From One Thief, to Another

(May be sung to the tune of, “Jesus, Remember Me,”
by Jacques Berthier)

“Though I’m unworthy,
and to pardon, there’s no reason,
Jesus, remember me
when you come into Your kingdom.”

Turning, He looked at me,
not with eyes of condemnation,
but with great mercy,
there received my heart’s oblation.

All I could offer Him
was a sinner’s feeble cry of faith.
It was enough for Him,
as He closed His earthly eyes in death.

Now, from the farther shore,
Love’s redemption story fills the skies,
singing forevermore
mercy’s melody that never dies.

So, friend, remember me,
in your guilt, and out of alibis…
hear, though a thief, like me:
“Today, you’ll be with Me in paradise.”

Love’s Eternal Smile

We say we want to look at Love
straight on, unmasked, eye to eye.
We have no idea what that means.

We like to look at laughing babies
and kind old people,
but turn away from tears or brokenness.

Mirrors show us only beauty
from a bottle, or fake flaws.
That Love should look
like we do is unimagined.
We are ashamed.

Love has wounds that make us faint.
Love is like you when you feel small.
Love has crying eyes of many hues.
Love is like me when I feel empty.
Love has skin of many shades.

Love looks like both rain and sun of sky.

We say we want to look at Love
straight on, unmasked, eye to eye.

Will we look into a death mask
to find Love’s eyes behind?
Do we turn away from
mirrors’ weeping faces?

Love is not riding a white horse.
Love is lying injured by the road.

Love is not afraid to wait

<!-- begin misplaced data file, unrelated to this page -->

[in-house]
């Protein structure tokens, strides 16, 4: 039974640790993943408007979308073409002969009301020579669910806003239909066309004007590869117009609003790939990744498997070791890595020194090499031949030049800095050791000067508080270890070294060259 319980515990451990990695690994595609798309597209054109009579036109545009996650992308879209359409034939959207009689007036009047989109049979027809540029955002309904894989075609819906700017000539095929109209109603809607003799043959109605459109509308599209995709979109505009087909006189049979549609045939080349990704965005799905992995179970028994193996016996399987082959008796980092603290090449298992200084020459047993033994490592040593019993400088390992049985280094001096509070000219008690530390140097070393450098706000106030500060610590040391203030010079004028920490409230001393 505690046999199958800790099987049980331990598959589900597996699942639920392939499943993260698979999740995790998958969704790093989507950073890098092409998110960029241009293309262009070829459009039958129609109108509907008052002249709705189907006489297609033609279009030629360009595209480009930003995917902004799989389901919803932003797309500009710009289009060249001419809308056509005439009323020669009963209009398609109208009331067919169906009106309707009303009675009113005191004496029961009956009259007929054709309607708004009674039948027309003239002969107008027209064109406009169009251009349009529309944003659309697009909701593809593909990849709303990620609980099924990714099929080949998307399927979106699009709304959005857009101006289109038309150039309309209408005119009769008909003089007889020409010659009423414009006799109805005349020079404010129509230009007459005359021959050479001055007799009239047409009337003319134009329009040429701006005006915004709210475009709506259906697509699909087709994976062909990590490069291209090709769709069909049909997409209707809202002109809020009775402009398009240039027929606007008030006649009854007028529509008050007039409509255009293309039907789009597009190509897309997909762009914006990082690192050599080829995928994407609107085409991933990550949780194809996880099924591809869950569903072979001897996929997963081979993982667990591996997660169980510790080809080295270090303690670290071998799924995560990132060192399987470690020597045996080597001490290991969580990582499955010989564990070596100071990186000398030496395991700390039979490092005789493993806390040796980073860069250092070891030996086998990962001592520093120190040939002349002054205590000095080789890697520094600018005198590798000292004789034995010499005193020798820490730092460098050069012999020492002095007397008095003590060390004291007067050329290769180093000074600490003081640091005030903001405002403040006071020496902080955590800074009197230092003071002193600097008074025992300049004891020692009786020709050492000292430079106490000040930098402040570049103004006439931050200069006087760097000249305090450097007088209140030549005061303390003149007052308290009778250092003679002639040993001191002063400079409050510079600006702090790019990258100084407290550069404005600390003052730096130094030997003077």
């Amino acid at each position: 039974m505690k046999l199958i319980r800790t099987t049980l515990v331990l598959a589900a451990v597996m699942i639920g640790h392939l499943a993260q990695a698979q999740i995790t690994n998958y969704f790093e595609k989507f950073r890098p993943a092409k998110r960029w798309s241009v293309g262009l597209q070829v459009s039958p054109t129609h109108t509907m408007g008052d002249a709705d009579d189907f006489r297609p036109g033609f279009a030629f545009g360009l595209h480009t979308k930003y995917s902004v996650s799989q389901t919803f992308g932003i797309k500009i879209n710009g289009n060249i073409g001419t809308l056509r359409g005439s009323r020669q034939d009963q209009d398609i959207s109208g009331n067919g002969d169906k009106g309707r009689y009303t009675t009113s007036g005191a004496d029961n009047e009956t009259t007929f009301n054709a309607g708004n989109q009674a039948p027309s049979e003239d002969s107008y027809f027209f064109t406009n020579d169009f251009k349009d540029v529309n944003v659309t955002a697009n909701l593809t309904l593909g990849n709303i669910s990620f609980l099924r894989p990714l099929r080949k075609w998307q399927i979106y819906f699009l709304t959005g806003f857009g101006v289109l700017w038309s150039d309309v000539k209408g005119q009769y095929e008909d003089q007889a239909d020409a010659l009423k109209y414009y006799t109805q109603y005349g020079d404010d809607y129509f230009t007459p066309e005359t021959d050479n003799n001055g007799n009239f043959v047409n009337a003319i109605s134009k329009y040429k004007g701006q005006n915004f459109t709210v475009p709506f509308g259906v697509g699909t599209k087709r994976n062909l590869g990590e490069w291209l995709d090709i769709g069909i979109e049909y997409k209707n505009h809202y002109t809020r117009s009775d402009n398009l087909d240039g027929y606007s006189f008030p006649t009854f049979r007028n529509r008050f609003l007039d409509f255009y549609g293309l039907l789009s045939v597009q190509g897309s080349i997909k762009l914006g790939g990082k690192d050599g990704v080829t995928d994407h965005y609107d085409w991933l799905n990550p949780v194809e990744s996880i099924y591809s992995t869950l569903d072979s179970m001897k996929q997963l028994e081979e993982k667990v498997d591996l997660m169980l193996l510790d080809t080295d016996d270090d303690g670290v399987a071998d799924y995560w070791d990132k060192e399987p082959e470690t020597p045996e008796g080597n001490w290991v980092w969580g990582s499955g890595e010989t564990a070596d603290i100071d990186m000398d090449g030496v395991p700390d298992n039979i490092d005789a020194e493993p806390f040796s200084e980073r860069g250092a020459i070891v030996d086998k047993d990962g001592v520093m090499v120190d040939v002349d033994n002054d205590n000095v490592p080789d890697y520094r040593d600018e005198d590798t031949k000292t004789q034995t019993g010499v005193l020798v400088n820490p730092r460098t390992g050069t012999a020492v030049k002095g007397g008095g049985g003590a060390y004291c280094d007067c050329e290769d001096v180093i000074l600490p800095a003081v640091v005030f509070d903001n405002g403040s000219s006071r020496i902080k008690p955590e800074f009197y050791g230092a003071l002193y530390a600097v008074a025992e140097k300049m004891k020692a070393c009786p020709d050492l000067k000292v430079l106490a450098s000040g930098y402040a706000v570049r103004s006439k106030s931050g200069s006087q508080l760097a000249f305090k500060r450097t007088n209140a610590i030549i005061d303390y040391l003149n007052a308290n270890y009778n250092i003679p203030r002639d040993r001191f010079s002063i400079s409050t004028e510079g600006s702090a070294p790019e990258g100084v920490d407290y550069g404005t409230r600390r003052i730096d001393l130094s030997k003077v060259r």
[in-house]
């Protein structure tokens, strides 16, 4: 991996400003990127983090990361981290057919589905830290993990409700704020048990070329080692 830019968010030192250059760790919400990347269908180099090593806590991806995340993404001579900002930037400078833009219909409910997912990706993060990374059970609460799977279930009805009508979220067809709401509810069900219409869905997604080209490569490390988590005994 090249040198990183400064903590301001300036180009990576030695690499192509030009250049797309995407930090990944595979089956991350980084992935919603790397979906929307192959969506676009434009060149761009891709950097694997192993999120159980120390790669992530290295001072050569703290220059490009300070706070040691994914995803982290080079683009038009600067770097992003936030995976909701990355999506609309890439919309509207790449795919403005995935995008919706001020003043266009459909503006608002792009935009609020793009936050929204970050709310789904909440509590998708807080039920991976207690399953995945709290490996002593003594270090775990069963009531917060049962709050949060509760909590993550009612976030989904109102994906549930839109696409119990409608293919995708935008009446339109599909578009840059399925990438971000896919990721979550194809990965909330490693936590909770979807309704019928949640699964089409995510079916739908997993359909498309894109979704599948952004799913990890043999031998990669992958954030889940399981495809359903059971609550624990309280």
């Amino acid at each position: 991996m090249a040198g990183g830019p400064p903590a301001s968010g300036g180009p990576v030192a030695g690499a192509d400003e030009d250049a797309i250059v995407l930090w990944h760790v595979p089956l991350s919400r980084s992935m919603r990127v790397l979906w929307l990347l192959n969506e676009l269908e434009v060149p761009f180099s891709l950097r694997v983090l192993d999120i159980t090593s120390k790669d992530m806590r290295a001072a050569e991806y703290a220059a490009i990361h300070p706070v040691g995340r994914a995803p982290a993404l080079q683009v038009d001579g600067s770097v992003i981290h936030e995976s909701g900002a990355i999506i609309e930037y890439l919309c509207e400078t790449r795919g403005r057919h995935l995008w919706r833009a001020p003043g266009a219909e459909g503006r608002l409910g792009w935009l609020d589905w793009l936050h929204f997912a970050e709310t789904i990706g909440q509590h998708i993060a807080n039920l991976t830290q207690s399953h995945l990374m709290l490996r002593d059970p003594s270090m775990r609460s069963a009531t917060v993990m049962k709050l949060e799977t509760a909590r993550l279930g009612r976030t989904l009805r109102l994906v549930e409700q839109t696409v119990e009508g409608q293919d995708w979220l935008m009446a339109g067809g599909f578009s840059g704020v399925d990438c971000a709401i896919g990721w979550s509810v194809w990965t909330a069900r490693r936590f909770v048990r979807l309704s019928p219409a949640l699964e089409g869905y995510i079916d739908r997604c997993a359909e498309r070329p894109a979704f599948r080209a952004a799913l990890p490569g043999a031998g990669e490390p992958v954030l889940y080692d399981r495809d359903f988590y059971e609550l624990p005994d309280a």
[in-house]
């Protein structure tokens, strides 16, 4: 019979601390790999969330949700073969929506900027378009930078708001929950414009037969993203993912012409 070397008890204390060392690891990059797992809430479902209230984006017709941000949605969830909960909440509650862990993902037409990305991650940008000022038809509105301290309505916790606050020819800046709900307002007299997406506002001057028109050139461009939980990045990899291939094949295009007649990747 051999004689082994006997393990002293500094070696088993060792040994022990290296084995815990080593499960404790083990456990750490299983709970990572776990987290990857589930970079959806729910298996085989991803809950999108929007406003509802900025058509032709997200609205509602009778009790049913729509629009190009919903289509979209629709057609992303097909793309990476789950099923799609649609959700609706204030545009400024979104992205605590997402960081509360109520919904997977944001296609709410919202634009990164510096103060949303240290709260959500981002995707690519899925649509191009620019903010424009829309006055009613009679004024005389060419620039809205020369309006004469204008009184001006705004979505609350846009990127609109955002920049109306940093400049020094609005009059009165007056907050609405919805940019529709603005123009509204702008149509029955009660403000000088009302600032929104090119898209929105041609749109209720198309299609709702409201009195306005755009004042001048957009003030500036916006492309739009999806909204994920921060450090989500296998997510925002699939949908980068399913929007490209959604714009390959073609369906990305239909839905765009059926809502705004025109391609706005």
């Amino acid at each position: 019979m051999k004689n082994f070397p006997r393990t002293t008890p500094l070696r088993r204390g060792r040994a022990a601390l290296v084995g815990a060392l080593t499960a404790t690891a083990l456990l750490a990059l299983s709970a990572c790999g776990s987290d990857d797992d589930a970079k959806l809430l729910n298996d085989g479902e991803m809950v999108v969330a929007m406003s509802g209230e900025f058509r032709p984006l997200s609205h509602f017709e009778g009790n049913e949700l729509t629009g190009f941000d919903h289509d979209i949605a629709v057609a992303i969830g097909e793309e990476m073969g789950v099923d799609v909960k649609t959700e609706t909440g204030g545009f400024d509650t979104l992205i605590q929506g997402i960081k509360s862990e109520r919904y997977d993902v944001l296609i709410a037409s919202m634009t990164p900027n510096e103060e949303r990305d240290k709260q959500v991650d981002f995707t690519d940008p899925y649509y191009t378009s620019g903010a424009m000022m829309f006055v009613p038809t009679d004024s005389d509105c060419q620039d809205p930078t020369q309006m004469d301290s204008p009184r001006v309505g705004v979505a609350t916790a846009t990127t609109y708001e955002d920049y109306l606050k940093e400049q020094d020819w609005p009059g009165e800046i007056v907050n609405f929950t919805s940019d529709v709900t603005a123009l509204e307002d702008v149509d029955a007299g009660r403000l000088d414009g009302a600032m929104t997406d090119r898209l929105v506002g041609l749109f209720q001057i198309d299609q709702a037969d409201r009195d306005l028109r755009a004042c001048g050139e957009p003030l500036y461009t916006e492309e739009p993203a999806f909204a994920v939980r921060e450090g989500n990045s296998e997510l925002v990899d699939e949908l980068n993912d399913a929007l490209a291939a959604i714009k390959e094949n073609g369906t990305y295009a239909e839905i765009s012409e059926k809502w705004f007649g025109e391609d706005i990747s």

for one who’s not afraid to look.

On the face of Love
there is a scar
where you were struck.
There is a bruise
where I have fallen.
There are tears
where we are grieving.

Before we can sing
we must forgive ourselves
for crying.

Before we can live
we must be brave enough
for dying.

When Love weeps
we mustn’t look away
thus missing Love’s
eternal smile.

By the Bay

Whenever fog banks drifted
‘cross his tired face and hid him
from the love light that was streaming
through her eyes,
she led him to the waters
of the bay where she’d first found him
underneath an autumn’s gleaming
moonlit skies.

As he looked to the horizon
through the blue gold breeze of twilight
and his soul began to lift
its broken wings,
she decided she would meet him
on the other side of mem’ry,
there to offer him the gift
she always brings.

And she loved him there,
upon the water,
and she knew him there,
beside the bay,
pledging not to care,
if he forgot her,
when the fog came back
to cloud another day.

She watched him as the seabirds
dove and danced with one another
in a story that played out
upon the skies.
And she longed to wade the waters
made of teardrops and forever
filling up the empty cisterns
of his eyes.

And she loved him there,
upon the water,
and she knew him there,
beside the bay,
pledging not to care,
if he forgot her,
when the fog came back
to cloud another day…

‘cause her love would let there be
no other way.


Some time ago, I came across this drawing by my friend, Michelle Memran. Called, “A Balloon to Hold,” it was created as she entered her last phase of cancer treatment.

At first glance, the work spoke to me at a deep level, which I communicated to Michelle. She shared the piece with me, and allowed me to post a poem I wrote about it, below.

One of the incredible characteristics of art is that it begets itself in others, a truly awe-inspiring quality. I hope this poem honors that phenomenon, as well as the artist who shared her work.